Anti-Contraception Nuttery

Amidst a study suggesting that RU-486 actually reduces the risk of breast cancer, No Room for Contraception, a site that claims contraception is bad because it increases the risk of breast cancer (which it doesn’t), is rearing its head again. This time it’s an article that says that increased availability of contraception increases rather than decreases the abortion rate.

[Link] It’s a common assumption that contraception reduces the need for abortion in the United States. Yet the history of contraception and abortion in the 60s and 70s shows this assumption to be incorrect.

In the 60s, the legal status of contraceptives and the ability of married couples to use them varied from state to state. Most states had restrictions on how contraceptives could be distributed and who could use them. The United States Supreme Court would play a pivotal role in the increased access to contraception during this period by declaring various state restrictions unconstitutional.

(…)

During the course of these legal developments, the percentage of women aged 15-19 who ever engaged in premarital sex continued to rise. The figures rose from 30.4% in 1971 to 43.4% in 1976, and rose again to 49.8 % in 1979. [B]-1

As the number of younger and younger teens became sexually active, and as both married and unmarried women had increasing access to contraception, the abortion rates rose.

In 1972, the abortion rate for all women aged 15-19 was 19.1 per 1000 women (including married women). This figure jumped to 34.3 in 1976, and to 42.4 in 1979. [F]-1

Abortion rates did not decrease with increased access to contraception – they increased instead. So did the pregnancy rates – the only thing that decreased was the birth rate (due to increased abortion).

Whoever wrote this article needs to be summarily branded with an I, for idiot. A person with at least some understanding of causation would say that contraception became unrestricted in the US about the same time as abortion, so the rates of usage of both increased in the 1970s. A political hack with an anti-privacy agenda would say that this implies contraception causes women to abort more.

The part about pregnancy rates in the 1970s makes no sense. The article’s saying that contraception encouraged teenage sex, which encouraged teen pregnancy. Again, there’s a split: a reality-based individual would conclude based on the fact that the US teen pregnancy rate plummeted in the 1960s that contraception helps, while a hack would handwave a magical explanation why contraception actually increases the pregnancy rate.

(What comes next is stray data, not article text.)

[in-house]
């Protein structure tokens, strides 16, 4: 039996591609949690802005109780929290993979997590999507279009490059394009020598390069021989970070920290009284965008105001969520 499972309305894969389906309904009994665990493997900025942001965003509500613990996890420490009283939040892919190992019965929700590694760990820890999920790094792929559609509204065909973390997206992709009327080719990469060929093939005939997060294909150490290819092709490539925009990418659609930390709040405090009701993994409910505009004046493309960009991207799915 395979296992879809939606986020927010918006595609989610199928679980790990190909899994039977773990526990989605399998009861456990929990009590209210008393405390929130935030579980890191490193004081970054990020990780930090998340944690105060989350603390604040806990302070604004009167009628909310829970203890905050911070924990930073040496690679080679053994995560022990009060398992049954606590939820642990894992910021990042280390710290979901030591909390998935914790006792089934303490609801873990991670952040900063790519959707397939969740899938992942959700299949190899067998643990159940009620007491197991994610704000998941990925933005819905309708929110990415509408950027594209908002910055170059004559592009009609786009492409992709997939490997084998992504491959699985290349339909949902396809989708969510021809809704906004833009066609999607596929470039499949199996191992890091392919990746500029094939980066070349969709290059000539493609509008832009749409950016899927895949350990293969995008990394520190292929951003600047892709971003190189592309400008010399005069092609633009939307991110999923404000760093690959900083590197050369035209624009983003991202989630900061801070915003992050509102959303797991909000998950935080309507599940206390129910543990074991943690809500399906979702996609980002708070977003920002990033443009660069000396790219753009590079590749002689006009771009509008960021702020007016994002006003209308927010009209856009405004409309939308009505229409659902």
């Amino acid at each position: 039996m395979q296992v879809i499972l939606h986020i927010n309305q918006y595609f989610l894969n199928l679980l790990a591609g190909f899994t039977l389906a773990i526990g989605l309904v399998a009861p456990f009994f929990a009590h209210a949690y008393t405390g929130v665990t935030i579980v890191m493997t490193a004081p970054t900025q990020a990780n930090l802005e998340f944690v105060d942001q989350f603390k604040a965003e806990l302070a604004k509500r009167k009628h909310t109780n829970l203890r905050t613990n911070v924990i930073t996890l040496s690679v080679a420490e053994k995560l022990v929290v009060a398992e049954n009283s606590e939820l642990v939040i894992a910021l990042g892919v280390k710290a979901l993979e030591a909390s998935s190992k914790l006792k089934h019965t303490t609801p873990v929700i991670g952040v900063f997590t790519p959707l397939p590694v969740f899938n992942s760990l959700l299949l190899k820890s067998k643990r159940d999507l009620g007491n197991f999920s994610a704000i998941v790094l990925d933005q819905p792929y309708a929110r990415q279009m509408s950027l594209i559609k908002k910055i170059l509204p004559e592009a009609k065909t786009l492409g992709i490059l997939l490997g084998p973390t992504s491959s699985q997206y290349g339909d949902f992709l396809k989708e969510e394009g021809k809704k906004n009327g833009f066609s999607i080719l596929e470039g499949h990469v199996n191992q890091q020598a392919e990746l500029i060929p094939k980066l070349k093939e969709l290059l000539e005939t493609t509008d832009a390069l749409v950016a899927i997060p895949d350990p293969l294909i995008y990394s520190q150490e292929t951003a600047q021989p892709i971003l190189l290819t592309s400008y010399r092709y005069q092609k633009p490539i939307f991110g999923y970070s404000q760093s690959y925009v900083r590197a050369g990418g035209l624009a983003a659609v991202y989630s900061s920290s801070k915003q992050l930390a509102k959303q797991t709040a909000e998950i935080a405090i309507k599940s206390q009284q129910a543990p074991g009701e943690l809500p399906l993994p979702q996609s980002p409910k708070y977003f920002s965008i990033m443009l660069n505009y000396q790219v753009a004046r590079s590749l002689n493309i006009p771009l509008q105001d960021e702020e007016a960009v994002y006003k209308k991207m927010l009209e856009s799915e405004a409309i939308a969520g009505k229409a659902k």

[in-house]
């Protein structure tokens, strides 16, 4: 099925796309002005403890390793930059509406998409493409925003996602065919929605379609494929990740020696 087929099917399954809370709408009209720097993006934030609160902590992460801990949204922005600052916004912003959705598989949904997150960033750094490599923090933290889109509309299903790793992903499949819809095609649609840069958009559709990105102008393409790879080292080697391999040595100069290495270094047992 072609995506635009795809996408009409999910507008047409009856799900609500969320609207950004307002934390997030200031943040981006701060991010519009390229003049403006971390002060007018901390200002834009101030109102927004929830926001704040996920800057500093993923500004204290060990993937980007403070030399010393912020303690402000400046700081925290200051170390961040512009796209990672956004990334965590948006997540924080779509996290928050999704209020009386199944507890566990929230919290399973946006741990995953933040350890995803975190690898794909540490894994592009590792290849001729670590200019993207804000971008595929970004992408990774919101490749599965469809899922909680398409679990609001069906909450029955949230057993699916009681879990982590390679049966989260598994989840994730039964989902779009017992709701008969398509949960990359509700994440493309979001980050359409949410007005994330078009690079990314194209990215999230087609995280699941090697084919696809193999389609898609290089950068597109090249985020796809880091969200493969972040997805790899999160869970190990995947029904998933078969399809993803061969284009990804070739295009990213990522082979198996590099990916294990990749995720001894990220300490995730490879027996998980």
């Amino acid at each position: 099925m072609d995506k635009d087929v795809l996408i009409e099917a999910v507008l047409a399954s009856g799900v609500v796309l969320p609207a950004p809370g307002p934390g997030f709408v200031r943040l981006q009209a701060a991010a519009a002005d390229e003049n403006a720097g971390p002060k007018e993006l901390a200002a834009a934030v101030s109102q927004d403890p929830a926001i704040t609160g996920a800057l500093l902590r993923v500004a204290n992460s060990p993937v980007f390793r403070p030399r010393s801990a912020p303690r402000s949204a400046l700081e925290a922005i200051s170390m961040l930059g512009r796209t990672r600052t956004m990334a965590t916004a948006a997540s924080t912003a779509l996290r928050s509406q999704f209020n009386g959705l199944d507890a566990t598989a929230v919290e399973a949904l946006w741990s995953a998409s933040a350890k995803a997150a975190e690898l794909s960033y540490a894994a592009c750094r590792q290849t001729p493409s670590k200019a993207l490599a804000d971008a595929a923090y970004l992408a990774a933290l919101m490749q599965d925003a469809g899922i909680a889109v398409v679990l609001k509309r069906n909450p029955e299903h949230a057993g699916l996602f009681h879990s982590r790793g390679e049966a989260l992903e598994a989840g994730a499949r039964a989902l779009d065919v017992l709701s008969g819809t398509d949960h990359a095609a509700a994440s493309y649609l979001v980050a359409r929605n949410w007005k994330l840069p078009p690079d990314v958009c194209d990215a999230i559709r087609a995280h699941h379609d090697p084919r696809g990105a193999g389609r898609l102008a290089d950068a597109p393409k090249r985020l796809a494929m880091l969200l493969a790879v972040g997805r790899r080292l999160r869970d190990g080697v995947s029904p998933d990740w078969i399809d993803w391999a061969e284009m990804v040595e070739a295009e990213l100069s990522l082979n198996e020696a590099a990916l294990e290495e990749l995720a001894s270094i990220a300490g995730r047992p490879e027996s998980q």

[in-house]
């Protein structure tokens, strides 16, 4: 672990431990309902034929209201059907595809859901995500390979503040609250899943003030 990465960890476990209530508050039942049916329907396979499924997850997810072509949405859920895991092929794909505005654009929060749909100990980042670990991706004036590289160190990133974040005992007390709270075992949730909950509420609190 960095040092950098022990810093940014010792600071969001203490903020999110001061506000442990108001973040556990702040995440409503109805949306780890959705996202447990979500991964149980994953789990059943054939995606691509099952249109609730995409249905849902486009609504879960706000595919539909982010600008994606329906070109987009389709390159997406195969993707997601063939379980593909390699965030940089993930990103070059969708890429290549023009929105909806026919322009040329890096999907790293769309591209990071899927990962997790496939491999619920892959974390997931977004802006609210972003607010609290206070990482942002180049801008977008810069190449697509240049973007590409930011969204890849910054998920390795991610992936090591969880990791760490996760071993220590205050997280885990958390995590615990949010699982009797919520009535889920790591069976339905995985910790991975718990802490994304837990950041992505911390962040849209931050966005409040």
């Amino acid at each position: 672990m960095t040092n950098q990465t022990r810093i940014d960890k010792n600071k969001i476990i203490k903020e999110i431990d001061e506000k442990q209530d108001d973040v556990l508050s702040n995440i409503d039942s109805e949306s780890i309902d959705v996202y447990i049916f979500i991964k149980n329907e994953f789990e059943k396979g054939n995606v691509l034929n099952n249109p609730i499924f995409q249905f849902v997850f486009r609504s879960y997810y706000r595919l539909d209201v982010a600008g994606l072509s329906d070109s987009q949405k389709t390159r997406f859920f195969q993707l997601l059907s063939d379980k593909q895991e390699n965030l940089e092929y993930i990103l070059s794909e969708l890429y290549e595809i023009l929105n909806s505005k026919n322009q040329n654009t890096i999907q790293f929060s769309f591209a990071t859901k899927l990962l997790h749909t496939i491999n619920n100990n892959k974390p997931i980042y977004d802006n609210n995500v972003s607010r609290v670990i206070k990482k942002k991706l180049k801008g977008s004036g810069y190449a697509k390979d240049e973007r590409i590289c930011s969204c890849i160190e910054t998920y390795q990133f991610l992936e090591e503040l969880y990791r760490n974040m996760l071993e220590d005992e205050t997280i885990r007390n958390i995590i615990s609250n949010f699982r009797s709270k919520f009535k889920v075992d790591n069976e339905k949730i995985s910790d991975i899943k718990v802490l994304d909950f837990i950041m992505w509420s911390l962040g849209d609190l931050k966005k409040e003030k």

It’s no coincidence that the country that has the broadest sex education and has the strongest contraceptive mentality, the Netherlands, is also the one with the lowest teen pregnancy rate. It also has a very low teen abortion rate, even though abortion is available on demand. Russia, which under Soviet rule had unrestricted abortion but very little contraception, had an enormously high abortion rate, which went down by more than 50% after contraceptives became readily available.

On the other hand, I feel that the mode of argument used by NRFC will get them very far. The Gospel of the Flying Spaghetti Monster uses arguments similar to “The USA’s contraception and abortion rate both went up in the 1970s” to prove that global warming is the result of the reduction in the number of pirates in the last 200 years. So it could be that the folks at NRFC are especially favored by the FSM and will go to heaven after they die, where they’ll enjoy a beer volcano and a stripper factory.

(Hat-tip to Ann for the RU-486 study)

11 Responses to Anti-Contraception Nuttery

  1. Given that a much larger metastudy says that combined oral contraceptives do increase the breast cancer risk for up to ten years after use, a study as small as the one you cite isn’t going to convince me of the opposite. However, few women take COCs after 35 (since the risk of blood clots go up dramatically), so when the breast cancer rates rise, COCs is not going to be an issue.

    Can you tell I help out in the LiveJournal Birthcontrol community?

  2. Alon Levy says:

    Not based on your comment, no.

    I was looking for the precise risk factors when I stumbled upon that smaller study saying that the pill doesn’t cause breast cancer. The precise thing I was looking for was something I wrote in a previous post, that alcohol is an even greater risk (1.15 if you have two drinks a day, apparently) and yet nobody wants to prohibit women from drinking alcohol.

  3. Katie Kish says:

    “Not based on your comment, no.” You’re so mean.

    My doctor suggested that I take birth control, but to stop when I hit 40, if I’m still on it at that point. In general one in 231 women from birthy to age 39, thats

  4. Katie Kish says:

    Oh for crying out loud… Sorry for that… i used an html coder thingy

    “Not based on your comment, no.” You’re so mean.

    My doctor suggested that I take birth control, but to stop when I hit 40, if I’m still on it at that point. In general one in 231 women from birthy to age 39, thats “less than” 0.5%, will get breast cancer. from 40 – 59 the chances increase to like 4%. The overall risk works out to something like 14% over a life time. ( I wrote a paper on this ages ago) this was a Canadian quoted research paper, btw, I’m not sure how much of a difference that makes.

    The study that Therese is talking about is *the only* study that found a small connection between breast cancer and the pill. (We call that an erratic statistic in geography!) Dont you have to be on the pill for a consecutive 10 years for it to actually increase your risks? And you’re not supposed to stay on it for about 8 because of blood clot risks.

    The pill has been proven to decrese the risk of ovarian and endometrial cancer, it obvious relieves menstral pains (any woman on it can speak for that one…), pelvic inflammatory disease and cysts.